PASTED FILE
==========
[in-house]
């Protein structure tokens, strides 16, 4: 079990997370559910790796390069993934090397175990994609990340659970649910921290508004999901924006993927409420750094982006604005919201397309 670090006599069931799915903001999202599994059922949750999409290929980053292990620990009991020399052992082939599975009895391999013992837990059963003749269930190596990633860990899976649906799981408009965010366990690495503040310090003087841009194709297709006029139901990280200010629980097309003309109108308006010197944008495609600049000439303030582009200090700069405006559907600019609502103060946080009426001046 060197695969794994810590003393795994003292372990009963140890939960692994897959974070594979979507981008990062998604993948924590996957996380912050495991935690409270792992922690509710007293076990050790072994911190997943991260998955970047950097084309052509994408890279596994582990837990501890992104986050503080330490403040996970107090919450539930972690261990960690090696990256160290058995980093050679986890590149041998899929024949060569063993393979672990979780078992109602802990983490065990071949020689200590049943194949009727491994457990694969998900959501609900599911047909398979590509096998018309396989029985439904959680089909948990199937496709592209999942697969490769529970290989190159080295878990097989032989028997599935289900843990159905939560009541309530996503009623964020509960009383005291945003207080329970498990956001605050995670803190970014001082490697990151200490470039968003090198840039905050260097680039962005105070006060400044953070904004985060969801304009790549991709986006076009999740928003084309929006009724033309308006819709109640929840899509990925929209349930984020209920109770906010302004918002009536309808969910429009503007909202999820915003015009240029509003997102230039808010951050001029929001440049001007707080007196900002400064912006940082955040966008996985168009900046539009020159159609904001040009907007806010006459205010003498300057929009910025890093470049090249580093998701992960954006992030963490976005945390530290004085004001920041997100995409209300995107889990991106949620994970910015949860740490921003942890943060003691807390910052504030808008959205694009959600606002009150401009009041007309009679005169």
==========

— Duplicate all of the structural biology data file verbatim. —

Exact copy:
[in-house]
């Protein structure tokens, strides 16, 4: 079990997370559910790796390069993934090397175990994609990340659970649910921290508004999901924006993927409420750094982006604005919201397309 670090006599069931799915903001999202599994059922949750999409290929980053292990620990009991020399052992082939599975009895391999013992837990059963003749269930190596990633860990899976649906799981408009965010366990690495503040310090003087841009194709297709006029139901990280200010629980097309003309109108308006010197944008495609600049000439303030582009200090700069405006559907600019609502103060946080009426001046 060197695969794994810590003393795994003292372990009963140890939960692994897959974070594979979507981008990062998604993948924590996957996380912050495991935690409270792992922690509710007293076990050790072994911190997943991260998955970047950097084309052509994408890279596994582990837990501890992104986050503080330490403040996970107090919450539930972690261990960690090696990256160290058995980093050679986890590149041998899929024949060569063993393979672990979780078992109602802990983490065990071949020689200590049943194949009727491994457990694969998900959501609900599911047909398979590509096998018309396989029985439904959680089909948990199937496709592209999942697969490769529970290989190159080295878990097989032989028997599935289900843990159905939560009541309530996503009623964020509960009383005291945003207080329970498990956001605050995670803190970014001082490697990151200490470039968003090198840039905050260097680039962005105070006060400044953070904004985060969801304009790549991709986006076009999740928003084309929006009724033309308006819709109640929840899509990925929209349930984020209920109770906010302004918002009536309808969910429009503007909202999820915003015009240029509003997102230039808010951050001029929001440049001007707080007196900002400064912006940082955040966008996985168009900046539009020159159609904001040009907007806010006459205010003498300057929009910025890093470049090249580093998701992960954006992030963490976005945390530290004085004001920041997100995409209300995107889990991106949620994970910015949860740490921003942890943060003691807390910052504030808008959205694009959600606002009150401009009041007309009679005169």